Airways & Lungs - The Forgotten Organs
By the time a horse crosses the finish line in a five-furlong race, has completed a Grand Prix show jumping round, or gone one-sixth of the way around a 3 star cross-country course, he will have somewhere around 1,800 litres of air in and out of the lungs. If you find 1,800 litres hard to visualise, then think of six bathtubs full of air. This equates to moving two five gallon buckets of air into and out of the lungs every second.

The air inhaled during a race will consist of around 380 litres of oxygen, with the rest being made up of the gas nitrogen. The horse will take up into the blood and use about a quarter of this oxygen, i.e. 95 litres. Of the total amount of energy the racehorse needs to get from the starting gate to the finish line in the five furlong race, around 70% will come from aerobic (oxygen-based metabolism). The same can be said for the show jumping horse (70%) and a horse completing the cross-country portion of a three day event (90%).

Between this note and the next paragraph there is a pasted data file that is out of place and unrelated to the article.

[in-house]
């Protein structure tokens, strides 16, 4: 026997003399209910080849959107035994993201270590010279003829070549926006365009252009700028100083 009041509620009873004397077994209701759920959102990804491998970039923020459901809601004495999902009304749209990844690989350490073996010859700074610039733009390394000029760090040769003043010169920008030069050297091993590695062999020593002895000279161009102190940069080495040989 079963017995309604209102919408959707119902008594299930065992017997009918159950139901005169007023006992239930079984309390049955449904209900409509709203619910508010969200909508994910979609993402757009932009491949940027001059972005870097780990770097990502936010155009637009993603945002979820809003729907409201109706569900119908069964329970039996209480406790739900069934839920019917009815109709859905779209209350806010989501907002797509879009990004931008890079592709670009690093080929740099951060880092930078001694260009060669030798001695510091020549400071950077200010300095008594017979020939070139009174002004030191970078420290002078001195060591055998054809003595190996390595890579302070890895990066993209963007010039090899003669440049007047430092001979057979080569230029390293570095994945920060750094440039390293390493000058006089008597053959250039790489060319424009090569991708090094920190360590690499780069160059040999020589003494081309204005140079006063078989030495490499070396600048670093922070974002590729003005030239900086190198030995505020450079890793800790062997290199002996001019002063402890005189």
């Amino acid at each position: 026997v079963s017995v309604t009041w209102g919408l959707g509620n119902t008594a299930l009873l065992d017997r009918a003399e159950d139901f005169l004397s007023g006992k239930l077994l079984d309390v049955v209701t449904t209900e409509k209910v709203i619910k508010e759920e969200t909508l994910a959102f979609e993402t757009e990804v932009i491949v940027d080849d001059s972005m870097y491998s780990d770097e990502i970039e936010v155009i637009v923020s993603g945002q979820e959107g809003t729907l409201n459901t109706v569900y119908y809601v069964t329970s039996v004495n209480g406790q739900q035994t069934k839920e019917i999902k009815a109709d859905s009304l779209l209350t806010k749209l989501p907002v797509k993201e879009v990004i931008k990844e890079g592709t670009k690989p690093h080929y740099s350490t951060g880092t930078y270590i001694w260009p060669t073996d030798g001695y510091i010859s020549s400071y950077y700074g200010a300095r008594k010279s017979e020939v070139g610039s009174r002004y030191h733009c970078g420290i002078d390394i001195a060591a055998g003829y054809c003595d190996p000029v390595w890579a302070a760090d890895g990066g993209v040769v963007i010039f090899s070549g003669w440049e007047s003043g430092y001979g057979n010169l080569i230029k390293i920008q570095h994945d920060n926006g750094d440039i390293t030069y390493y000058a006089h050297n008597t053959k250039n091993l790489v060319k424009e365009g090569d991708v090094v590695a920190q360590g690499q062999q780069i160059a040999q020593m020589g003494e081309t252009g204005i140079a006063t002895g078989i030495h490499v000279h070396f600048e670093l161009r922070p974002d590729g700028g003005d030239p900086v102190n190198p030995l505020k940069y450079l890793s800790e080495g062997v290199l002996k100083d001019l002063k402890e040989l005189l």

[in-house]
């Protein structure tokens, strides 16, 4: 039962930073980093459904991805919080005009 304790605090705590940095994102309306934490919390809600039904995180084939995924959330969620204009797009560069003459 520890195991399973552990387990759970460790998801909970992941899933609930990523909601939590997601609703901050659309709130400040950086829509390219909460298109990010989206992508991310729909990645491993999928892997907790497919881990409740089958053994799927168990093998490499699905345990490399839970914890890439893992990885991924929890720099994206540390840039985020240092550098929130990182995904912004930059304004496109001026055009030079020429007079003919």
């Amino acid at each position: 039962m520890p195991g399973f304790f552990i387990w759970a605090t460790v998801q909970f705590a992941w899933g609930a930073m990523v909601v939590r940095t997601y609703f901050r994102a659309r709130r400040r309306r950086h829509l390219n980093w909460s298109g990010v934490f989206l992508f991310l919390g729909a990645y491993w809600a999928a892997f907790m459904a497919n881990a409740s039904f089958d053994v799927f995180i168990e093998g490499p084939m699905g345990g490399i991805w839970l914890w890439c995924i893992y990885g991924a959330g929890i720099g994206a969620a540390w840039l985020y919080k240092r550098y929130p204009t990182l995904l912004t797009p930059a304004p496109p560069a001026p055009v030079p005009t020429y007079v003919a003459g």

Aerobic metabolism is essentially the process of using oxygen to get energy from glucose (carbohydrates) in structures inside the muscle cells know as mitochondria. The remainder of the energy comes from anaerobic metabolism, which also breaks down glucose to generate energy. The anaerobic system is very fast, but inefficient, and it can be used for only a short period of time due to build up of lactic acid. Aerobic metabolism is not so fast, but it is very efficient at generating the energy to run. So even in a race or jumping round lasting less than a minute, the majority of the energy generated by the muscles must come from using oxygen to “burn” carbohydrates. Even in a Quarter Horse race (involving short, intense bursts of speed) around 40% of the energy to run comes from aerobic metabolism. These examples underline the importance of the respiratory system. The harder a horse works, the more oxygen it needs and the more air it must move into and out of the lungs. In fact, these are so tightly coupled that if a horse doubles its speed, it will need twice the amount of air moved into and out of the lungs.

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